Bishop Michael Ingham speaking to the Yale Deanery. (John Sovereign photos)

Yale considers Anglican identity

By Gail Newell
Christ Church Hope

On All Saints Day, about 50 of the ordinary ‘saints’ of the Yale Deanery spent time with Bishop Michael Ingham thinking about our special identity as Anglican Christians.

Bishop Michael seeded our discussion with the latest information from the Anglican Communion. We looked at portions of the 2004 Windsor Report and the Anglican Way Consultation from Theological Education for the Anglican Communion of Singapore May 2007.

While both of these stimulated good discussion, the TEAC document was particularly helpful as it embodied the Anglican ‘via media’ or middle way in four dimensions.

First, we are formed by scripture, corporately and individually, encountering God’s voice through scripture mediate by reason and tradition. Secondly we are shaped through worship.

Our relationship with God is nurtured in both word and sacrament, a practice implemented over 400 years ago as the middle way between the Protestant emphasis on scripture and Roman Catholic emphasis on sacrament.

Thirdly we are ordered for communion. Our episcopally-led and synodically-governed dioceses and provinces are held together across the world by bonds of affection, which even in these challenging times are still evident in events like the Bishop’s march to raise awareness of the Millennium Development Goals at the Lambeth Conference this year.

One of several discussion groups in the gathering of the Yale Deanery

Lastly, we are directed by God’s Mission. This last point especially engendered much dialogue as we related to each other the exciting work the Anglican saints are doing in the Fraser Valley in areas of respectful evangelism, loving service and prophetic ministry.

Of course we concluded a day of words with the sacrament of Eucharist. Many thanks to our Bishop for leading us through a good day filled with reminders of the special contribution Anglicanism makes to Christianity.

The Coming Home Society

By Linda Adams

The Christmas season is fast approaching, and one of its delights is the cards, letters and photographs that begin to arrive in the mail, bringing news from family and friends whom we hold in our hearts but may not often see in the course of a year.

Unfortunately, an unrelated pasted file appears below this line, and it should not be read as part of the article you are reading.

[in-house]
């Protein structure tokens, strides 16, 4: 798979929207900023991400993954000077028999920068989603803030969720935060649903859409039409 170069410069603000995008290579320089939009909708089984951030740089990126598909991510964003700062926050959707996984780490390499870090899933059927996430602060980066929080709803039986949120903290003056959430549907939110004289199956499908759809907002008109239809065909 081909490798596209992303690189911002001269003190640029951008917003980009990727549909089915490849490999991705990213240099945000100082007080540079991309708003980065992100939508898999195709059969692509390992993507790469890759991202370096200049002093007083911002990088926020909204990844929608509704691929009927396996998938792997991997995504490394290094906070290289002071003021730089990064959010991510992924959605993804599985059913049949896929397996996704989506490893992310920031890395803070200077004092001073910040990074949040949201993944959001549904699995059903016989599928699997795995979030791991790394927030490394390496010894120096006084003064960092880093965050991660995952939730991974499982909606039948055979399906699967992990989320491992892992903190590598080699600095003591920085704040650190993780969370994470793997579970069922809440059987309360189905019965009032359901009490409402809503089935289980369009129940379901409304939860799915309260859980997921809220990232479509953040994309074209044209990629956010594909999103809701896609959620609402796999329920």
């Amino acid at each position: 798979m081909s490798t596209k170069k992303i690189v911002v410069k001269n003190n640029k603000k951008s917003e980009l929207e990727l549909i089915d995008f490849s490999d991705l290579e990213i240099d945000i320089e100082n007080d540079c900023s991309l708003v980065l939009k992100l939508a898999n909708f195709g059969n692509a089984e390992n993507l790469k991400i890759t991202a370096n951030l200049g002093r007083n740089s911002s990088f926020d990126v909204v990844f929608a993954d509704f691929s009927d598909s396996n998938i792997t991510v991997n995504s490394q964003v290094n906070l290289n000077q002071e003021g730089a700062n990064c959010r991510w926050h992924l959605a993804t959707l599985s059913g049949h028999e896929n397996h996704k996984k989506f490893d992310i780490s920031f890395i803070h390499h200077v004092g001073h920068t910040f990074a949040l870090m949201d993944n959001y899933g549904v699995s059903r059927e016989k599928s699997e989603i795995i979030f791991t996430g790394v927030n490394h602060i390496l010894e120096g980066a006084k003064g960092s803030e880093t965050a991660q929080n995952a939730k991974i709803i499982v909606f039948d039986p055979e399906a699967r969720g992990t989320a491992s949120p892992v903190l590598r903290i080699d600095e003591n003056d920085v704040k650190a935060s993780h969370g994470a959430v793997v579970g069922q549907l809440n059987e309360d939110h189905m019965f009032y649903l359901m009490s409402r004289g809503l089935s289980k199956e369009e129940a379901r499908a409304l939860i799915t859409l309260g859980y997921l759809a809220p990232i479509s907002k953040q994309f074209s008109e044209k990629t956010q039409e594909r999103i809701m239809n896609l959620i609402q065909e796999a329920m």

The Young Wolves Lodge in a Vancouver residential area

At this time the Coming Home Society would like to send greetings to our Diocesan family, made up of individuals and groups that have supported the women at Young Wolves Lodge over the past year. Your support has literally enabled the doors to stay open and is appreciated more than words can say.

Our Christmas letter to you will be arriving at each of your churches in the Parish Mail that goes out on November 21. It is full of news and pictures that invite you into life at Young Wolves Lodge. From our home to yours, we wish you a Christmas season that is full of the love, joy and peace that you help us to give to each young woman who comes to Young Wolves Lodge.

Pastoral care will continue at St. Andrew’s, Pender Harbour

The people and clergy of St. Hilda’s in Sechelt have offered to provide continuing pastoral care and other asistance to members of the parish of St. Andrew’s, Pender Harbour, which has had to cease offering regular Sunday worship as of the end of last month.

The parish remains open and groups that currently use the church – the Pender Harbour Quilters and Soup & Song – will continue to meet in the hall, the Rev. Robert Korth and the Rev. Celia Howard announced.

“Over a three year period a small group of dedicated people have offered much time and service to each other and to the larger Pender Harbour Community. We are particularly proud of our contributions to the community and grateful for the privilege of serving the Health Centre, Abbeyfield Housing, and the Community Centre, to name a few, by raising funds,” they said.

“However, circumstances have not prevailed” to allow for weekly services, they said.